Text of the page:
To help customize your routes, the OnCourse Navigator 4 provides you with the usual set of options and then some. You can select the fastest route, shortest route or pedestrian route for the navigation and also avoid, permit or forbid Interstate highways, Ferries or tolled roads. One nice thing about the OnCourse Navigator 4 is that you can modify these option in each leg of your journey should you have multiple destinations in one trip planning. In addition to the route navigation option, there is also a speed profile option. You can choose from three speed levels for cars, a truck speed level and a motorcycle level. This helps the guidance system monitor the speed limit for you. One thing missing though is the automatic reverse trip planning that many GPS users have used and loved.

In our test, the route calculation seems to be very accurate. Navigation to our destination in Fastest and Shortest routes yielded correct routing. It is always a good idea to experiment with all the options to find the right combination for your area and routes. If you missed a turn, the OnCourse Navigator 4 will re-route your course. In our test, the re-calculations didn’t get as good results as the initial trip planning. The main issue we experienced in the re-calculation is the delay in getting you onto the right route. This means you might need to drive an extra block or two before the OnCourse Navigator 4 gets you back on the right route. Once your routes are calculated, you can view an animated simulation, save the route into a file, view the route map or go to the navigation view for driving guidance.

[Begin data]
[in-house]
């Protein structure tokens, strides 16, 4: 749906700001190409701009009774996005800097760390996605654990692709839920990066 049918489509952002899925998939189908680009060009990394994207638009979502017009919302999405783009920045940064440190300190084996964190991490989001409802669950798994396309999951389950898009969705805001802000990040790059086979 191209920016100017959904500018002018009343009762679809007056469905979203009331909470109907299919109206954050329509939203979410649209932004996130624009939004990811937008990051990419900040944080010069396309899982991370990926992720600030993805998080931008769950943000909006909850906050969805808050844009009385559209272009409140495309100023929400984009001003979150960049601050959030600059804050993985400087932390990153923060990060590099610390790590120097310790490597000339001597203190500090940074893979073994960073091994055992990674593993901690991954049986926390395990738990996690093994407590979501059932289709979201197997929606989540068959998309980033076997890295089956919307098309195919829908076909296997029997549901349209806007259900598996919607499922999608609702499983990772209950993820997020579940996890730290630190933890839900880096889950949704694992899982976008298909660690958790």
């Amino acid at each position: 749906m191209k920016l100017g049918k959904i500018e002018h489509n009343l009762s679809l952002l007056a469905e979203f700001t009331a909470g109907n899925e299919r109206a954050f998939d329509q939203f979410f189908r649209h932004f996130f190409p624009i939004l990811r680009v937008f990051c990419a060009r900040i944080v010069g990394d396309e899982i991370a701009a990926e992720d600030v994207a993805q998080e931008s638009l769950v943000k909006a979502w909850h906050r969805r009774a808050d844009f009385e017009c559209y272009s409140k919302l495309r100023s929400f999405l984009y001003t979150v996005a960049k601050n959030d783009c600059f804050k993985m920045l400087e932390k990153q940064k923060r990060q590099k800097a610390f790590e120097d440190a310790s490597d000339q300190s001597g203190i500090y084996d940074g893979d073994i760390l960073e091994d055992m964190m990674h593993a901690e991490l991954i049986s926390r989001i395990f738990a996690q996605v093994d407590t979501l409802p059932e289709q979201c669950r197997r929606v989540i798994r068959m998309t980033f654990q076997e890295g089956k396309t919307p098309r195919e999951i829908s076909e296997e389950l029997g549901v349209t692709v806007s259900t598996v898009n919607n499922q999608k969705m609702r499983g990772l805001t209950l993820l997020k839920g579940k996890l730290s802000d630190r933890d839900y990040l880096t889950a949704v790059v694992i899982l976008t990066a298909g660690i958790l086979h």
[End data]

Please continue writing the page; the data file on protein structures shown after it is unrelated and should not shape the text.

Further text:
Guidance

The turn-by-turn driving directions view is combined with the map view. The top part of your Pocket PC displays the map and the bottom half shows the next turn, distance to the next turn, the street you are currently on and the next street after the turn, your current speed as well as estimated arrival time, estimated remaining time and remaining distance. There is lots of information available on this screen and if you wish to turn some of the information on or off, you can do so easily in the Settings from the Main Menu.